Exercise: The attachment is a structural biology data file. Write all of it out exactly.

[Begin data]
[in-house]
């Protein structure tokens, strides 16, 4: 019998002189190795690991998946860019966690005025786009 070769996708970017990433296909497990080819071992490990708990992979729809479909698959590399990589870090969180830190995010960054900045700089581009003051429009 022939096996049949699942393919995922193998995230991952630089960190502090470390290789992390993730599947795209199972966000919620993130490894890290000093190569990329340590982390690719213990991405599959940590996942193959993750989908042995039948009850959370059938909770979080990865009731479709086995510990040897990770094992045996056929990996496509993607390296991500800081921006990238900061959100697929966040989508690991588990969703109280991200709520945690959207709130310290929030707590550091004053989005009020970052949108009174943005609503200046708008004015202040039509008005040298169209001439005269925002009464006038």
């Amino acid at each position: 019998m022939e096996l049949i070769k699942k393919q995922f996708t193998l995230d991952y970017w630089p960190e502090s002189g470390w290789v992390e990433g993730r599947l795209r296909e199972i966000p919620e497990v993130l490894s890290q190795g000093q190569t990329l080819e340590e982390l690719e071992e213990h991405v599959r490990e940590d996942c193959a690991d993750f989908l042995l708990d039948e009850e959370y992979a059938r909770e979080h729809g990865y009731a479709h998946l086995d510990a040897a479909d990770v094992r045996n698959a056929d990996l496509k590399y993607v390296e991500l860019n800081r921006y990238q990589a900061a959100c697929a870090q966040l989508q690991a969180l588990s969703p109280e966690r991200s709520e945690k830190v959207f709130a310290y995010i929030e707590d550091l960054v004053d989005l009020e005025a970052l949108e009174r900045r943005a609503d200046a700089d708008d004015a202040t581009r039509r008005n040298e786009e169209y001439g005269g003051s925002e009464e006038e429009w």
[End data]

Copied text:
[in-house]
């Protein structure tokens, strides 16, 4: 019998002189190795690991998946860019966690005025786009 070769996708970017990433296909497990080819071992490990708990992979729809479909698959590399990589870090969180830190995010960054900045700089581009003051429009 022939096996049949699942393919995922193998995230991952630089960190502090470390290789992390993730599947795209199972966000919620993130490894890290000093190569990329340590982390690719213990991405599959940590996942193959993750989908042995039948009850959370059938909770979080990865009731479709086995510990040897990770094992045996056929990996496509993607390296991500800081921006990238900061959100697929966040989508690991588990969703109280991200709520945690959207709130310290929030707590550091004053989005009020970052949108009174943005609503200046708008004015202040039509008005040298169209001439005269925002009464006038």
């Amino acid at each position: 019998m022939e096996l049949i070769k699942k393919q995922f996708t193998l995230d991952y970017w630089p960190e502090s002189g470390w290789v992390e990433g993730r599947l795209r296909e199972i966000p919620e497990v993130l490894s890290q190795g000093q190569t990329l080819e340590e982390l690719e071992e213990h991405v599959r490990e940590d996942c193959a690991d993750f989908l042995l708990d039948e009850e959370y992979a059938r909770e979080h729809g990865y009731a479709h998946l086995d510990a040897a479909d990770v094992r045996n698959a056929d990996l496509k590399y993607v390296e991500l860019n800081r921006y990238q990589a900061a959100c697929a870090q966040l989508q690991a969180l588990s969703p109280e966690r991200s709520e945690k830190v959207f709130a310290y995010i929030e707590d550091l960054v004053d989005l009020e005025a970052l949108e009174r900045r943005a609503d200046a700089d708008d004015a202040t581009r039509r008005n040298e786009e169209y001439g005269g003051s925002e009464e006038e429009w």